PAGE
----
Following the last gasp Welbeck winner at the weekend, Arsenal are back to being the bookies’ favourites for the title, but despite hope, can we hand on heart agree with them?

Post game Arsene described the victory as passing “a serious mental test”, (despite Martin Atkinson’s typically schizophrenic display) and it was a long overdue big match turnaround victory, but despite the warm glow after the final whistle, one swallow doesn’t make a summer. As Arsenal fans have got to know only too well in recent seasons.

Looking ahead to the season’s remaining league fixtures, Arsenal still have away trips to teams with title or top four aspirations in Spurs, Man Utd and Man city, as well as visits to Everton, Sunderland and West Ham, whose own desire for pride, survival and local bragging rights present potential banana skins. Under any normal circumstances, twelve points or more from those four fixtures would be seen as a decent return, but with both Spurs and City battling for the top spot, things aren’t quite so simple.

LONDON, ENGLAND – FEBRUARY 14: Danny Welbeck of Arsenal celebrates after scoring the winning goal during the Barclays Premier League match between Arsenal and Leicester City at the Emirates Stadium February 14, 2016 in London, England. (Photo by Ross Kinnaird/Getty Images)

Arsenal’s home fixtures look more promising, with Swansea,  West Brom, Watford, Crystal Palace, Norwich all currently in poor form compared to early season promise, and with a final day rubber against an Aston Villa side full of players looking for an escape route from next year’s Championship dog fight.

As such, 25-30 points out of the remaining 12 games in the Premier League seems entirely do-able, especially with the likes of Welbeck and Coquelin back. In the reverse fixtures Arsenal gained 29 points, so such optimism is not misplaced. This is despite taking into account the Premier League’s fixture computer pulling its annual trick of making us visit Old Trafford after Barcelona in the Champion’s League, and giving us just two days rest after our seemingly inevitable glorious failure in the Nou Camp before sending us for an early kick-off at Goodison. Of course, as the FA Cup progresses, there may be more congestion of challenging fixtures to come, but that cannot be worried about in advance.

The real question is: Would 76-81 points on the 15th May see us crowned as Champions?

Our nearest and dearest rivals (in every sense) Spurs have tricky trips to Chelsea, Stoke, West Ham and Liverpool to come, as well as hosting ourselves and Man Utd, but will fancy winning their other remaining fixtures against a selection of relegation battlers.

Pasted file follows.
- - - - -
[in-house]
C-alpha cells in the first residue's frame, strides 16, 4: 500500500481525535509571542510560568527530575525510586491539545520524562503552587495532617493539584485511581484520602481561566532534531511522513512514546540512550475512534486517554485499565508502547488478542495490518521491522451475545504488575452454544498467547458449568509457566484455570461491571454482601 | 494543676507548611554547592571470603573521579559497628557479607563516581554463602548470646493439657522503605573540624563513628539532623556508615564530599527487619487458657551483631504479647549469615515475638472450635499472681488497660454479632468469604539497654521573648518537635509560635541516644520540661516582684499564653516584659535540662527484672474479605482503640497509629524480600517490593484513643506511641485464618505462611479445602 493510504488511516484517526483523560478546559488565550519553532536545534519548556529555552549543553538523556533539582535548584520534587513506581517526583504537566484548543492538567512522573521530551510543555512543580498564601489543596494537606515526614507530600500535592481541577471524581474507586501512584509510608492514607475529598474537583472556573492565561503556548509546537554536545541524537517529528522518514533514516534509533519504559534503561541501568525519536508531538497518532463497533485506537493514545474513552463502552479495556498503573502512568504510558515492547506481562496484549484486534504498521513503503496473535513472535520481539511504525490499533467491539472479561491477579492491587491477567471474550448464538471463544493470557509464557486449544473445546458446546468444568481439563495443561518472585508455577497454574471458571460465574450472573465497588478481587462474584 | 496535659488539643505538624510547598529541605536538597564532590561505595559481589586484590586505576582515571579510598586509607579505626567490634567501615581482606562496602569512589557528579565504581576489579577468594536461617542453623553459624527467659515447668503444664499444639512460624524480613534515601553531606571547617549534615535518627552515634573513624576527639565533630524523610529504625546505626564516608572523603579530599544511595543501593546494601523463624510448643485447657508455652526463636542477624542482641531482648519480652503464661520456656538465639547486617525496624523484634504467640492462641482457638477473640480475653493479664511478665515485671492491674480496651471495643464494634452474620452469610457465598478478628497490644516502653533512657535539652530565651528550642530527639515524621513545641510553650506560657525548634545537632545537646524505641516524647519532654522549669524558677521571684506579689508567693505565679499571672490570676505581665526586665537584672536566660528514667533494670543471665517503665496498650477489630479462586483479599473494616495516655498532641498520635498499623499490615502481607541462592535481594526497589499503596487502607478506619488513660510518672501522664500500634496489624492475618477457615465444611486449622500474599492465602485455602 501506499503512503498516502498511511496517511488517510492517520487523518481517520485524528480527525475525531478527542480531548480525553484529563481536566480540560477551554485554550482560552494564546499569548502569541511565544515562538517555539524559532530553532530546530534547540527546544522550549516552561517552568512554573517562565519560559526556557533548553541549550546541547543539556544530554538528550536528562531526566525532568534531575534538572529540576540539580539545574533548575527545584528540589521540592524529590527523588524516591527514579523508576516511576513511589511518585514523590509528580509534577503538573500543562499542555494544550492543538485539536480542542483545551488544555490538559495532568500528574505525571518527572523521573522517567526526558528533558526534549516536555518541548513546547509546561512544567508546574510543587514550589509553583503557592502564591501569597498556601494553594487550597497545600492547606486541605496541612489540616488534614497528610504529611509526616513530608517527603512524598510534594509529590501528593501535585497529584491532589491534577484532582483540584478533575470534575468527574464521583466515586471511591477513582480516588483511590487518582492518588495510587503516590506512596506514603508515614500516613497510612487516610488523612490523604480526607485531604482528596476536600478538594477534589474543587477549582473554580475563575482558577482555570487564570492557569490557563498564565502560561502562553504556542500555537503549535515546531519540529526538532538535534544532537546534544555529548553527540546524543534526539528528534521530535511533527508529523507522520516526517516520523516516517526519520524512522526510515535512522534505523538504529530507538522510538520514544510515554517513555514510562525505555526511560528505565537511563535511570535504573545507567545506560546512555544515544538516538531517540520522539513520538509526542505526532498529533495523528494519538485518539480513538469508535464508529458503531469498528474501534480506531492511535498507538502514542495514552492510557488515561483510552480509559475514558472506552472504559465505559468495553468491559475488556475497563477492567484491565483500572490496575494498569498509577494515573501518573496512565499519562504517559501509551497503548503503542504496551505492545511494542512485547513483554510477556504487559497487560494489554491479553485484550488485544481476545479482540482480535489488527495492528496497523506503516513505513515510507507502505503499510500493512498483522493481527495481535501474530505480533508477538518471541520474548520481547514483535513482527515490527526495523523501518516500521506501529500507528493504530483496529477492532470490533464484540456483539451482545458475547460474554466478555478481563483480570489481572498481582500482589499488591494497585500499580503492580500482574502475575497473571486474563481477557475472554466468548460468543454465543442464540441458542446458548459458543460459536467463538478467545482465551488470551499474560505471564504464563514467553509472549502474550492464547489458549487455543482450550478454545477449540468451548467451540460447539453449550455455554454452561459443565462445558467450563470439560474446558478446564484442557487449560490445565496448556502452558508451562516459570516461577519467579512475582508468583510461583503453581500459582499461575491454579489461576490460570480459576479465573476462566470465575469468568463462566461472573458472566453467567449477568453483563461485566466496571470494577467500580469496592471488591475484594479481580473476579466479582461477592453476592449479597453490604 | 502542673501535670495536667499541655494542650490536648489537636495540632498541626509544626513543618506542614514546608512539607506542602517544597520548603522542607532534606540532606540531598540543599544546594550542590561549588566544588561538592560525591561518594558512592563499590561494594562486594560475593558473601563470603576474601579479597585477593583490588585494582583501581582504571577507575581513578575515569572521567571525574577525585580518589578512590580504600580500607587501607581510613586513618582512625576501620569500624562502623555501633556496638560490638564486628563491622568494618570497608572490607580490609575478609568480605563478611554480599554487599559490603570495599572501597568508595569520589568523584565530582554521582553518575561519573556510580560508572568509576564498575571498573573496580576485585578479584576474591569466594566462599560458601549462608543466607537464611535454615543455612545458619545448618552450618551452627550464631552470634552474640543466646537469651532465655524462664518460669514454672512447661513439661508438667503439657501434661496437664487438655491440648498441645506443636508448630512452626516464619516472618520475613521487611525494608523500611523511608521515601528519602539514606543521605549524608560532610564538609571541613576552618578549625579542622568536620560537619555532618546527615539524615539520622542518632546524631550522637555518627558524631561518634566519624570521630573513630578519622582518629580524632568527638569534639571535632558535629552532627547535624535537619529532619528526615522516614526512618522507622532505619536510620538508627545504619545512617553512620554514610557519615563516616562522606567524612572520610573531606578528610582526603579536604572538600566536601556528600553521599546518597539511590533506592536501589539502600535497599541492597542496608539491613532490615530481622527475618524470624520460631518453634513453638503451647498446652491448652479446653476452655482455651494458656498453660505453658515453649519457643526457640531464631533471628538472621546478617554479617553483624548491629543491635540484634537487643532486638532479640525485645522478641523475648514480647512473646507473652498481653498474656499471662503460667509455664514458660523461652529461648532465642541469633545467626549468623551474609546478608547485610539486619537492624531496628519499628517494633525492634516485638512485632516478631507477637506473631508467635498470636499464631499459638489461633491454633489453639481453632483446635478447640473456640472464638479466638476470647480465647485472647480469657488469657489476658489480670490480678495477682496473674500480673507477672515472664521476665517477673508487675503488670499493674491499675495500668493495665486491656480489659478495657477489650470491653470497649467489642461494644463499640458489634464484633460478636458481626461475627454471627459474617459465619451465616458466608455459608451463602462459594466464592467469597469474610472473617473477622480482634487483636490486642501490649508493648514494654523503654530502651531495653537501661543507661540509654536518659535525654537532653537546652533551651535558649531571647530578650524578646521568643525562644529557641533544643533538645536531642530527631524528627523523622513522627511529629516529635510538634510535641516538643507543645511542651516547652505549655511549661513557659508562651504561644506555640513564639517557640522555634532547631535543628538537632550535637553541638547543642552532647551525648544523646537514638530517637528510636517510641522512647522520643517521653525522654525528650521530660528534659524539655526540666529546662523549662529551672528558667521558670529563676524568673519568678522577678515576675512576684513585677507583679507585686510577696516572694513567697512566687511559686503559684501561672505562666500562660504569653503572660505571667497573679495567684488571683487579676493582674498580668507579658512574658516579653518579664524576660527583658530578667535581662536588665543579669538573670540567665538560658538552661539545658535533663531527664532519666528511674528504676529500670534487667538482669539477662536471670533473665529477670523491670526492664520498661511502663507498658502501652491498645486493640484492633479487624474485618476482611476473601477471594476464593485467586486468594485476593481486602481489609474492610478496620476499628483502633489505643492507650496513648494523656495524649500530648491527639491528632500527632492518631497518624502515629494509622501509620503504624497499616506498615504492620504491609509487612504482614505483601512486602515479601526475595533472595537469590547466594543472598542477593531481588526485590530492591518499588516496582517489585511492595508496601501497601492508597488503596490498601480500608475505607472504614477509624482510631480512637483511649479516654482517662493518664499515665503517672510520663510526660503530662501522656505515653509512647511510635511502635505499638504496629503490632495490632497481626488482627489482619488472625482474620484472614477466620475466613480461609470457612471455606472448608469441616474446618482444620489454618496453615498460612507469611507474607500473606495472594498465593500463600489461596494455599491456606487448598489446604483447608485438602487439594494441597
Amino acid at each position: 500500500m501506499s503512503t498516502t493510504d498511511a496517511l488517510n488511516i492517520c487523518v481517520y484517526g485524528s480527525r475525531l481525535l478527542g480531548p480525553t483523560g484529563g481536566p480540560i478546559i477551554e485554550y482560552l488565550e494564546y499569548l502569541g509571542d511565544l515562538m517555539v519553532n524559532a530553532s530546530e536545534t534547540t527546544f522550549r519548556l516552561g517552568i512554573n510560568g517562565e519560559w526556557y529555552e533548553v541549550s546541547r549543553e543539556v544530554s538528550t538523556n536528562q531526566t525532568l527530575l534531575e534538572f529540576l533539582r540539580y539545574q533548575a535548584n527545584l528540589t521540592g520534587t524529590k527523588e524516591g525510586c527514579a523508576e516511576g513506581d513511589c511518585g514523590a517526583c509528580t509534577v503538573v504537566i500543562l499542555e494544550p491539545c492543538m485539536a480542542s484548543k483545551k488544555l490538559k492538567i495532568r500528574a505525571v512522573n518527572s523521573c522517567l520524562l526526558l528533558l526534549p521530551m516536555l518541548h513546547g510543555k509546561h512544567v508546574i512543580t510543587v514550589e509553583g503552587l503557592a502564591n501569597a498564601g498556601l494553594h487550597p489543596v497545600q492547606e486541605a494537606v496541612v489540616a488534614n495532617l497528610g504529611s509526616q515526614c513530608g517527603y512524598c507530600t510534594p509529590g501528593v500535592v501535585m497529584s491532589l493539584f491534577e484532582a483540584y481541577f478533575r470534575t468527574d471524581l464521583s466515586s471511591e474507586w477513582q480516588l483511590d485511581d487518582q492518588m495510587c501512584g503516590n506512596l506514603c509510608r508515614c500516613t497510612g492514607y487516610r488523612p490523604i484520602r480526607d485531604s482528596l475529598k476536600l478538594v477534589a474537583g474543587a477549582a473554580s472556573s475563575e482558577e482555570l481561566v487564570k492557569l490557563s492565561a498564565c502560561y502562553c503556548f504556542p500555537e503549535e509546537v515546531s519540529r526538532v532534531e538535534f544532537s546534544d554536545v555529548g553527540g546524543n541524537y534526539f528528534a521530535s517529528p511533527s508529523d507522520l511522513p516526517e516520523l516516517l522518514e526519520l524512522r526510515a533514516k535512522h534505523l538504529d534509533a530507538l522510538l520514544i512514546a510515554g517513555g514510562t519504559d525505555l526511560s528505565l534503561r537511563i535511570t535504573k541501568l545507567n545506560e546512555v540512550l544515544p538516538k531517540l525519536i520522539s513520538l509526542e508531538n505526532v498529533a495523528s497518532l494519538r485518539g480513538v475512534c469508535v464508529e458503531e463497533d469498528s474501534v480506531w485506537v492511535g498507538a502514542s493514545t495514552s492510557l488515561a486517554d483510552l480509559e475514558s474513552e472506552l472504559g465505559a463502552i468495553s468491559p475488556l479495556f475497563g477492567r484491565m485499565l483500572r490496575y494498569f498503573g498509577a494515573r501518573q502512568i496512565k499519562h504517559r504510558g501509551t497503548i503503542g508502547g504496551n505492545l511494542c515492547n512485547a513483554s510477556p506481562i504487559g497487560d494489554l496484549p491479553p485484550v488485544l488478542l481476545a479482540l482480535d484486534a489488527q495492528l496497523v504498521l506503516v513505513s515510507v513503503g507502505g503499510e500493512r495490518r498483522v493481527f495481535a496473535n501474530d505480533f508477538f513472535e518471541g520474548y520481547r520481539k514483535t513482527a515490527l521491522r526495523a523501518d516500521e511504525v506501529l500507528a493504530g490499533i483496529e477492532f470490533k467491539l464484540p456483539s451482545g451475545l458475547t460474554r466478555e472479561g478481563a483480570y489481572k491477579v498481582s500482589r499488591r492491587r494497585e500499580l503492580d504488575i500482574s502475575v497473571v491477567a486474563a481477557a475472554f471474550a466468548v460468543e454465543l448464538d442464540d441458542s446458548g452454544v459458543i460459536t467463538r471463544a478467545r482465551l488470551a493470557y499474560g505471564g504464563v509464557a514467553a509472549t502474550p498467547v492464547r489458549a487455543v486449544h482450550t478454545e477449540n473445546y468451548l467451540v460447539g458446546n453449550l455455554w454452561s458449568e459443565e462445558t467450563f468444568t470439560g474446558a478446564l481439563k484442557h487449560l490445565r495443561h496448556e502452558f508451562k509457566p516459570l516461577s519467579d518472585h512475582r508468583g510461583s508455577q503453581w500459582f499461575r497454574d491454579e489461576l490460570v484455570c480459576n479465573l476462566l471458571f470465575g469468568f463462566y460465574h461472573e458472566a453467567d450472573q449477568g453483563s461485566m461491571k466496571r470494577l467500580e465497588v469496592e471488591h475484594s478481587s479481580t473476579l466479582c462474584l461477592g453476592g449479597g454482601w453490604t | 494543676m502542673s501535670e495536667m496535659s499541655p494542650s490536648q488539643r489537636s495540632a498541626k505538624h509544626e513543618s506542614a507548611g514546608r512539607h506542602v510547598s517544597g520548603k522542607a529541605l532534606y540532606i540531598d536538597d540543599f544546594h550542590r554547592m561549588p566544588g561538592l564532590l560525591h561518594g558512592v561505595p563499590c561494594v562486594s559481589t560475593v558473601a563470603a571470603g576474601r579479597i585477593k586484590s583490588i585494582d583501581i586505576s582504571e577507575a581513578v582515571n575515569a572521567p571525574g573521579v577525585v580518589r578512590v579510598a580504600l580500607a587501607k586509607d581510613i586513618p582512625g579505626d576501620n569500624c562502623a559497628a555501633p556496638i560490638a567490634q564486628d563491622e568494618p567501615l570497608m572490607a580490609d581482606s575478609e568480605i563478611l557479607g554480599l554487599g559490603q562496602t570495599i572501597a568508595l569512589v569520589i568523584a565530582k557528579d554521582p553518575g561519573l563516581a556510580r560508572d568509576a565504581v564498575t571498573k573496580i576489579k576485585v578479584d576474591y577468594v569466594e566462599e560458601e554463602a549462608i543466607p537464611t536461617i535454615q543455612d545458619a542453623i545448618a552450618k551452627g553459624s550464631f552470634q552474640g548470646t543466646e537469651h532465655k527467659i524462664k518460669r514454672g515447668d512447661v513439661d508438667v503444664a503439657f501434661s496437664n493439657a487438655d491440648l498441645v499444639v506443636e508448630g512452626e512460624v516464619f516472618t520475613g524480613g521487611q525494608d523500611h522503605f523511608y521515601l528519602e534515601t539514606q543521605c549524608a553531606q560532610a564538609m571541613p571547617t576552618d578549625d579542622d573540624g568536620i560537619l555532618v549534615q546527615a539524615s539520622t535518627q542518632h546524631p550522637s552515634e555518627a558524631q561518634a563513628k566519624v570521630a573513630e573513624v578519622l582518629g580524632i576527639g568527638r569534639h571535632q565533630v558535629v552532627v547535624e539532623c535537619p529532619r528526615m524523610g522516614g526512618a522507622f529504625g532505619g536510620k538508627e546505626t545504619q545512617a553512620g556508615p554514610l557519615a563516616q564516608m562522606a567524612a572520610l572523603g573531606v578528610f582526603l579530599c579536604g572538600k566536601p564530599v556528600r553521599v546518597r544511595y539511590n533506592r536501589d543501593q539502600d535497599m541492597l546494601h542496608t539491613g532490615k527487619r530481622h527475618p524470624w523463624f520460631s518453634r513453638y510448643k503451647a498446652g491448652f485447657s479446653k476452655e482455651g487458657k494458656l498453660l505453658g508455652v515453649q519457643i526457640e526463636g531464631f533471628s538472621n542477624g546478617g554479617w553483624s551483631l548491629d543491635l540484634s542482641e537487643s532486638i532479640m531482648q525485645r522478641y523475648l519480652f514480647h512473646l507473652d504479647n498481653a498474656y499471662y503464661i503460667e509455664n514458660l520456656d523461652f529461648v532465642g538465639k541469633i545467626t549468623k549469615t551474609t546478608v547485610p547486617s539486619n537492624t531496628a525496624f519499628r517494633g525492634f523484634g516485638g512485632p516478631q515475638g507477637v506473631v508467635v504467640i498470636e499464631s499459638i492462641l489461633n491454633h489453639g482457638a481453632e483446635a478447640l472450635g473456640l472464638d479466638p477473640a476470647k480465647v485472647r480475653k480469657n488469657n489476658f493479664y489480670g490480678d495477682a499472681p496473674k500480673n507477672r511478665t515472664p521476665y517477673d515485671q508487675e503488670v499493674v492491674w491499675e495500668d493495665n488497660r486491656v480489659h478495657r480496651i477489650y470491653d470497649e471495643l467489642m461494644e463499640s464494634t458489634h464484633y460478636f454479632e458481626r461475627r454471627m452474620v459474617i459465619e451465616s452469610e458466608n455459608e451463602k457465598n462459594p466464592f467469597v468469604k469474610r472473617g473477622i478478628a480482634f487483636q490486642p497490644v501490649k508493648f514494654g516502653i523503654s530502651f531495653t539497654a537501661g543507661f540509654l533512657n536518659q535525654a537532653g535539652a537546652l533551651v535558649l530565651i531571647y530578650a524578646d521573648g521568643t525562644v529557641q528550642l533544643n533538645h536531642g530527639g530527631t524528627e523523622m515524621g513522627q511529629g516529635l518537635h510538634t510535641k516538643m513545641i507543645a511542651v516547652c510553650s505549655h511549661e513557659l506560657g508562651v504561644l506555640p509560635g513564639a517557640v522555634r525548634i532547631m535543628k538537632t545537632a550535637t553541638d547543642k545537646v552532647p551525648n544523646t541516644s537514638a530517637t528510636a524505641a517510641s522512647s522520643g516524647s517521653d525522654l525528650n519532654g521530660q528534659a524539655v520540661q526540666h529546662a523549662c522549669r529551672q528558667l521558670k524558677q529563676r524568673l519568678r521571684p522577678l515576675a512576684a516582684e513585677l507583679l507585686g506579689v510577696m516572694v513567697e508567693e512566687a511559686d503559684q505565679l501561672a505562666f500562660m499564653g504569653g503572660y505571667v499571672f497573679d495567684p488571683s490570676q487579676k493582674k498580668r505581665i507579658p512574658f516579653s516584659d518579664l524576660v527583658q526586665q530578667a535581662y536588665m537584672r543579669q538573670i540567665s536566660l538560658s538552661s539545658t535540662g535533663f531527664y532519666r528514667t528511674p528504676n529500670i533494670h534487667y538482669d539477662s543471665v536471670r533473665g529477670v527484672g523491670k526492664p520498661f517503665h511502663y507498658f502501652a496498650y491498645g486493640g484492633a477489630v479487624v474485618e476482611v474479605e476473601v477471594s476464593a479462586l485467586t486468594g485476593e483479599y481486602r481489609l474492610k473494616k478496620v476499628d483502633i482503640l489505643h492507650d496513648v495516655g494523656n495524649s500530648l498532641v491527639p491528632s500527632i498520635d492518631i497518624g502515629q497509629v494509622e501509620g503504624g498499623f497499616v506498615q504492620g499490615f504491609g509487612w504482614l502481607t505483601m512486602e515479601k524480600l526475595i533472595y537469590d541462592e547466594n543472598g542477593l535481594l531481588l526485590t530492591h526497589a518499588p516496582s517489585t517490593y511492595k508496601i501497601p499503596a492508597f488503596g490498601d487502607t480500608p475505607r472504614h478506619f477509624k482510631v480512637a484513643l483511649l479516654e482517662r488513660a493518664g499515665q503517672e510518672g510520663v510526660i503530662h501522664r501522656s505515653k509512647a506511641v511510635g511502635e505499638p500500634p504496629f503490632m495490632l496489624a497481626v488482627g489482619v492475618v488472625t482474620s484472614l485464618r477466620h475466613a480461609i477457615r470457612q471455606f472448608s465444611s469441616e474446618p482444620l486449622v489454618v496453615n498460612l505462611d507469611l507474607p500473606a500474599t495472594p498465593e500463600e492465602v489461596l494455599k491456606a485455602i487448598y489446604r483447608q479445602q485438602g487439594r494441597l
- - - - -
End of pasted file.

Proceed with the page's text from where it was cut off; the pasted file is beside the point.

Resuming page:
With Fiorentina in the Europa League to come, it could be touch and go as to whether they depart Europe at the same time as us, and on current form, they’ll be confident of getting past Crystal Palace in the FA Cup this weekend. As such, they are very slightly better placed in terms of fixtures than ourselves and of course possess a superior goal difference.  Combined with their incredible run of no injuries (bar Vertonghen for a few weeks) and their incredible run of farcical penalty decisions in their favour in one goal games, Arsenal either need them to suffer a change in fortune, to take three points as visitors to White Hart Lane or hope that somehow they find a way to ‘Spurs it up’, otherwise the unthinkable might be possible.

Crucially though, we can influence this outcome ourselves. Also of significance is the fact that despite the apparent weakness of some forthcoming opponents, Spurs only collected 18 points in the reverse fixtures this year.

MANCHESTER, ENGLAND – FEBRUARY 14: Son Heung-Min of Tottenham Hotspur celebrates with Erik Lamela of Tottenham Hotspur after the Barclays Premier League match between Manchester City and Tottenham Hotspur at Etihad Stadium on February 14, 2016 in Manchester, England. (Photo by Alex Livesey/Getty Images)

Bringing up the rear in the four horse race, Man City remain prodigiously talented and mentally fragile to a level that makes Arsenal look stable. With Liverpool, Chelsea and Southampton away, and Man Utd and Arsenal to visit the Etihad, they have some testers to come, and with potentially winnable fixtures against Dynamo Kiev in the Champion’s League and an impossible to call FA Cup visit to Wembley, not to mention the League Cup Final at the end of February, their fixture calendar looks likely to be busiest of the challenging foursome.

To me, their mental fragility and their awful record against the better clubs this year make me think that top spot may be beyond them, but I for one would feel a lot happier visiting the Etihad on May the 7th with them confirmed in fourth spot, too far behind Arsenal to catch us and too far ahead of whoever is in fifth to be caught. With City taking 23 points against the same opposition so far this year, this could well be possible.